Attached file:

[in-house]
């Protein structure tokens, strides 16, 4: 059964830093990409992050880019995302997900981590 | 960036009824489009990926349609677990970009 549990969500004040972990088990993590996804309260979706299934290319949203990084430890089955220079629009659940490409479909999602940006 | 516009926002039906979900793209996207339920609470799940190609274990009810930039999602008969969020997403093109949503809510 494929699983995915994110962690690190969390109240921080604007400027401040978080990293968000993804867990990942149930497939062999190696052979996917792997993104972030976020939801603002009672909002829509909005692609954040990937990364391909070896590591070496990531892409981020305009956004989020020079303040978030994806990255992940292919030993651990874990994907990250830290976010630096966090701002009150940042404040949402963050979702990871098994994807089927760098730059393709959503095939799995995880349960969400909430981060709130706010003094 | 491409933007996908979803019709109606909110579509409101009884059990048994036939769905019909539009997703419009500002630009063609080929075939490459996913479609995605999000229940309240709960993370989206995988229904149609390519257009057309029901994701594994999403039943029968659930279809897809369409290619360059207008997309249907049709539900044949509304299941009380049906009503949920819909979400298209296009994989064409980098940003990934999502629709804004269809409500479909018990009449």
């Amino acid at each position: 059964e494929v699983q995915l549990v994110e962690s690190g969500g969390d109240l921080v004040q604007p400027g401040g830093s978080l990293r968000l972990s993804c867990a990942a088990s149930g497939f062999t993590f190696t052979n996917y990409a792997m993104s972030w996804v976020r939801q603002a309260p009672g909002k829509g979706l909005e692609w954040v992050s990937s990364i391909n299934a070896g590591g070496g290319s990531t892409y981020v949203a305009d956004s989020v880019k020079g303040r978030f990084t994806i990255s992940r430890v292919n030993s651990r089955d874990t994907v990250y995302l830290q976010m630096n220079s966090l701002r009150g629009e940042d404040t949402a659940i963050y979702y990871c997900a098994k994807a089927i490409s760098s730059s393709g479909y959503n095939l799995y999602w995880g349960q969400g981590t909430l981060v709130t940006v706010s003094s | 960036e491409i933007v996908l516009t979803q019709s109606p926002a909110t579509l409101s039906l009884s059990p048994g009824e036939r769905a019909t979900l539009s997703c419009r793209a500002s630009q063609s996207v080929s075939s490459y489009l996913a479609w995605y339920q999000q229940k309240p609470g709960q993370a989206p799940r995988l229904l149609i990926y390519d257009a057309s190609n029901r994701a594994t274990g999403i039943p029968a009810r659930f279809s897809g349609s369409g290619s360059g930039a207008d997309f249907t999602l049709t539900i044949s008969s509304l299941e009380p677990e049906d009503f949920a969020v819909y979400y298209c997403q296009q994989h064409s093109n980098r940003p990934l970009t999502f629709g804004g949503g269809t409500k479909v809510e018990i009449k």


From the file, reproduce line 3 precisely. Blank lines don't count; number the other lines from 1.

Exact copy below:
């Amino acid at each position: 059964e494929v699983q995915l549990v994110e962690s690190g969500g969390d109240l921080v004040q604007p400027g401040g830093s978080l990293r968000l972990s993804c867990a990942a088990s149930g497939f062999t993590f190696t052979n996917y990409a792997m993104s972030w996804v976020r939801q603002a309260p009672g909002k829509g979706l909005e692609w954040v992050s990937s990364i391909n299934a070896g590591g070496g290319s990531t892409y981020v949203a305009d956004s989020v880019k020079g303040r978030f990084t994806i990255s992940r430890v292919n030993s651990r089955d874990t994907v990250y995302l830290q976010m630096n220079s966090l701002r009150g629009e940042d404040t949402a659940i963050y979702y990871c997900a098994k994807a089927i490409s760098s730059s393709g479909y959503n095939l799995y999602w995880g349960q969400g981590t909430l981060v709130t940006v706010s003094s | 960036e491409i933007v996908l516009t979803q019709s109606p926002a909110t579509l409101s039906l009884s059990p048994g009824e036939r769905a019909t979900l539009s997703c419009r793209a500002s630009q063609s996207v080929s075939s490459y489009l996913a479609w995605y339920q999000q229940k309240p609470g709960q993370a989206p799940r995988l229904l149609i990926y390519d257009a057309s190609n029901r994701a594994t274990g999403i039943p029968a009810r659930f279809s897809g349609s369409g290619s360059g930039a207008d997309f249907t999602l049709t539900i044949s008969s509304l299941e009380p677990e049906d009503f949920a969020v819909y979400y298209c997403q296009q994989h064409s093109n980098r940003p990934l970009t999502f629709g804004g949503g269809t409500k479909v809510e018990i009449k």